While google searches are not definitive as to PPV buys, it is a good indicator. If that is the case, UFC 187 likely did not fare well. Even with two title fights, the buzz for this weekend was just ok. How much would have Jon Jones added to the card? If Weidman can remain healthy and fight on a consistent basis, he could be a PPV attraction. At this point, he’s a wait and see fighter. While the google searches indicate a low PPV buy rate, I am predicting it does somewhat better: 450-500K PPV buys.
May 21, 2015
Silva’s attorney, Ross Goodman, was pleased with the court’s ruling that Silva’s punishment was overturned but no happy with its ruling that it had jurisdiction over Silva. With the court ruling, Monday, Silva would have to go back before the commission to determine his punishment for fleeing a drug test last year.
Silva argues that the commission had no right to drug test him since he was not licensed at the time. The commission counters that it has oversight over combat sports within the state and thus had the right to test Silva.
The appeal to the Supreme Court for the state of Nevada is a calculated risk but worth it. The district court ruled in Silva’s favor but he still must go before the commission to be punished. If Silva wins on appeal with a finding that the commission never had jurisdiction, his name is cleared. It would also spur an amendment to the laws in Nevada. Silva has a good chance with his appeal to the Supreme Court as the commission’s argument sought a very broad interpretation of the laws of the state. Reading the laws plainly, one could see Silva winning the appeal. We will see what happens.
May 18, 2015
ESPN.com reports that a Nevada state district court judge has reversed and remanded the Nevada State Athletic Commission’s lifetime ban and $70,000 fine issued against Wanderlei Silva last year. Judge Kerry L. Earley determined that while the NSAC had jurisdiction over Silva, the punishment was “arbitrary, capricious and not supported by substantial evidence.”
Judge Earley’s decision orders a new hearing by the commission to find a proper punishment for Silva’s violation of evading a random drug test in lead-up to his fight against Chael Sonnen at UFC 175.
The court indicated that a decision would be handed out by May 11th but the decision came a week later.
According to the ruling (as reported by ESPN, we will attempt obtain a copy), the court agreed with the NSAC’s argument that it had jurisdiction over Silva but not with the method the commission determined the penalty. If you watched the commission hearing, you may recall that there was an ad hoc moment where the commission determined a penalty based on what they knew of Silva’s pay.
Silva’s attorney, Ross Goodman, applauded the reversal of the suspension and the re-hearing but may consider an appeal of the ruling with respect to jurisdiction.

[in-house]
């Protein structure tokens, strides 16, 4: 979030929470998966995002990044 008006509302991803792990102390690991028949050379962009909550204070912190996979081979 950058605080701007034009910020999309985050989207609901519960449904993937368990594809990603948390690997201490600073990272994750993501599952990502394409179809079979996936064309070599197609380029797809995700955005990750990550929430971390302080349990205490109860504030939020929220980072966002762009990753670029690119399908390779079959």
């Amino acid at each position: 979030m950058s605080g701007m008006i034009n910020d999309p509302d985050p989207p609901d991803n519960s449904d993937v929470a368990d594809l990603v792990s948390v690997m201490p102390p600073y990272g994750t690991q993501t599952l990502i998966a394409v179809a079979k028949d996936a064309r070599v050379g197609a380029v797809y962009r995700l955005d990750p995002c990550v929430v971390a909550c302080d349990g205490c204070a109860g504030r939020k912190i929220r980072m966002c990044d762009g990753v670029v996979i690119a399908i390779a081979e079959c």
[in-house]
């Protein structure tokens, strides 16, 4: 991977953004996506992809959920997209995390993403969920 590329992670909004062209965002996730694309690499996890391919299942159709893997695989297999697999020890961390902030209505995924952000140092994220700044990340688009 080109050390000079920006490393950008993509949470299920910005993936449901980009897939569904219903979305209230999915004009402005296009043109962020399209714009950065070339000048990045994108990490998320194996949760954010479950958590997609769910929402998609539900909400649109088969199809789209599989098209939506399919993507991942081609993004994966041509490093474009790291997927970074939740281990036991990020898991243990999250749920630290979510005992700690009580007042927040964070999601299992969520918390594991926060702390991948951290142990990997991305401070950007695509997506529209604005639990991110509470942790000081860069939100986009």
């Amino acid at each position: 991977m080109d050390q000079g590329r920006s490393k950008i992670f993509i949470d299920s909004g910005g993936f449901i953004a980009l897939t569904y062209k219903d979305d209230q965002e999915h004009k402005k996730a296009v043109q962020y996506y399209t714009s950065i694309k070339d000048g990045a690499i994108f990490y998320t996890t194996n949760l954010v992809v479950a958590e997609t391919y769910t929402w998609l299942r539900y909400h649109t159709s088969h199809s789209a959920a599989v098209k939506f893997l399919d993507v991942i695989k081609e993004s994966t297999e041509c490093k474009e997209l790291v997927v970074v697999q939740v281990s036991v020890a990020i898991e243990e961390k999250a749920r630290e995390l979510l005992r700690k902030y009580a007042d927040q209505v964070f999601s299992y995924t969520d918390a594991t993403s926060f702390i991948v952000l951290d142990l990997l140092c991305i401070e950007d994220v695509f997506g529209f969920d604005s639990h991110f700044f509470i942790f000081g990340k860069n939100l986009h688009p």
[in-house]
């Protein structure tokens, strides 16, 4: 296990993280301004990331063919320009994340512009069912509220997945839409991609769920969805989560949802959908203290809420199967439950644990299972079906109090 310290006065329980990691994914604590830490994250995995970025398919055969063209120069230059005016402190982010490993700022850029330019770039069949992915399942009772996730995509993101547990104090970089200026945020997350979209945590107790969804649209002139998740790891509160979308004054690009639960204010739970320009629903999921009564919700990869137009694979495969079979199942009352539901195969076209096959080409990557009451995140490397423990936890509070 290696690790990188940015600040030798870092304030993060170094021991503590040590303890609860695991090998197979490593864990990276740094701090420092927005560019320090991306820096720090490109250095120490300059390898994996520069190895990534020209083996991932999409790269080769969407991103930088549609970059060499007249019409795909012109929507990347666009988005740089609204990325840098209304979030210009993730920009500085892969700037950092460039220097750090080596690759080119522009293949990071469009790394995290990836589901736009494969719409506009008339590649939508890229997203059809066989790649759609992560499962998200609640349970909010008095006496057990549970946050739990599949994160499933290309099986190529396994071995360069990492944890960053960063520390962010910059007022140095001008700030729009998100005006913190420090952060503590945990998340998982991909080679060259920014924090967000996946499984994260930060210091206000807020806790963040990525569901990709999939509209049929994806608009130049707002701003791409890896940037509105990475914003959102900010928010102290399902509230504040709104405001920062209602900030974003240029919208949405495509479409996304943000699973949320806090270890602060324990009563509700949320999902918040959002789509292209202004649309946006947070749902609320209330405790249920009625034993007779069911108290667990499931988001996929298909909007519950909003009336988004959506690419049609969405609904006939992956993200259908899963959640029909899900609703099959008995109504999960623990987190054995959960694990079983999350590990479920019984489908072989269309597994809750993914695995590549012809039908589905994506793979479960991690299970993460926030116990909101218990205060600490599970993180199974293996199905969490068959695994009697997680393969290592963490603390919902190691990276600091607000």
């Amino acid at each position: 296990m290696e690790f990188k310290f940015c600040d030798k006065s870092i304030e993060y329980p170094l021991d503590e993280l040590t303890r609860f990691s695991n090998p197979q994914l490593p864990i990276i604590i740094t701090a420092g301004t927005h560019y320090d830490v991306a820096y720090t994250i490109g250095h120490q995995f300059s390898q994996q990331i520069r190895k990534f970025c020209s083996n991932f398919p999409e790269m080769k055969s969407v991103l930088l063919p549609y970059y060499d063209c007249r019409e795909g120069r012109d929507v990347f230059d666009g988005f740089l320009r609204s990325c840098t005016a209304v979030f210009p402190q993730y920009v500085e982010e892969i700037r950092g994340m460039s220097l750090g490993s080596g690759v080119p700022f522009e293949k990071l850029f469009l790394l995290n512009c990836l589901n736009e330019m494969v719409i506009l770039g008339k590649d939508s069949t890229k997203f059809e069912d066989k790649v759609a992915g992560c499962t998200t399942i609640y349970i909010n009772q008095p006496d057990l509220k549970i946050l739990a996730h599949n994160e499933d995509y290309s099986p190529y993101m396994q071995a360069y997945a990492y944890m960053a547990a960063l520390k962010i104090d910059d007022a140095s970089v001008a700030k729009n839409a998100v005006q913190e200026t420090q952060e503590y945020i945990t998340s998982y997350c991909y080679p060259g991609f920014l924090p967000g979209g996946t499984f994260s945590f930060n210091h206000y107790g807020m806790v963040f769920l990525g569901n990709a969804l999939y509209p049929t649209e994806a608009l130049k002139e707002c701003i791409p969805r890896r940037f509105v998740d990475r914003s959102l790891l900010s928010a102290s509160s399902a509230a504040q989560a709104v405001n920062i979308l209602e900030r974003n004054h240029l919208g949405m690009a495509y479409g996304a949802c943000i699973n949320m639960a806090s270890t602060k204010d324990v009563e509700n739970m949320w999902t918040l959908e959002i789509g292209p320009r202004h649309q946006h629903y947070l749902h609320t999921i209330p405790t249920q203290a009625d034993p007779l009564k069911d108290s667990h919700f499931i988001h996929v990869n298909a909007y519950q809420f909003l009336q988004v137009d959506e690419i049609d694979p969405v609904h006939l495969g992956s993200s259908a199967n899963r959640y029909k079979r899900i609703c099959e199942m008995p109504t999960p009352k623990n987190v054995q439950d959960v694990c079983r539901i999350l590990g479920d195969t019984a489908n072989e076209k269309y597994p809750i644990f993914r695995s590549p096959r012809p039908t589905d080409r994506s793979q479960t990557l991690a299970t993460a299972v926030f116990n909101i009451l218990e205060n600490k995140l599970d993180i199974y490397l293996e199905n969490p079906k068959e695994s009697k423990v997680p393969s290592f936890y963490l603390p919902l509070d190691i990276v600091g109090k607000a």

As a quick procedural background as to how the decision made its way to state superior court, as in many jurisdictions, the process for appeal of an administrative decision is to the state court.
While I believed that the court may have found jurisdiction, Goodman’s potential appeal may not be as far-fetched as you might think. The ruling means that we should see the commission re-evaluate Silva’s penalty. It’s unlikely it will be able to impose the recommended guidelines it passed last Friday although one might surmise the commission will have this in the back of their minds. Ironically, the NSAC discussed not wanting its decision to be overturned at the hearing (and cited in Silva’s petition for judicial review) for being “outside of the norm” of what the commission has done in the past. It looks like the court has found it did overreach with its penalty.
May 14, 2015
The Wrestling Observer (subscription recommended) reports the PPV estimated buy rates for the last two UFC events. UFC 185 drew 275,000 while the much-maligned UFC 186 garnered somewhere between 100,000-125,000 buys. It also updates the estimate for UFC 184.
The PPV estimates are based on information obtained from Dave Meltzer. UFC 185 featured two title fights with Rafael dos Anjos winning the lightweight title from Anthony Pettis and Joanna Jedrzejczyk’s victory over Carla Esparza for the women’s strawweight title. Yet, it failed to break 300,000 PPV buys.
Most expected the poor PPV buys for UFC 186 so the 100,000-125,000 PPV buy rate estimate seems appropriate and might even be better than anticipated. It’s the second time that Demetrious Johnson has main evented a PPV with such low PPV buy rates. His fight at UFC 174 against Ali Bagauitinov mustered just 115,000 PPV buys. UFC 186, taking place in Montreal, was hindered by the cancellations of the rematch between TJ Dillashaw and Renao Barao and then the Rory MacDonald-Hector Lombard fight was called off. On top of that, there was the removal of Rampage Jackson from the card only to be added back onto the card after a trial court’s injunction was overturned by a New Jersey appellate court during fight week. UFC 185 featured Demetrious Johnson taking on Kyoji Horiguchi.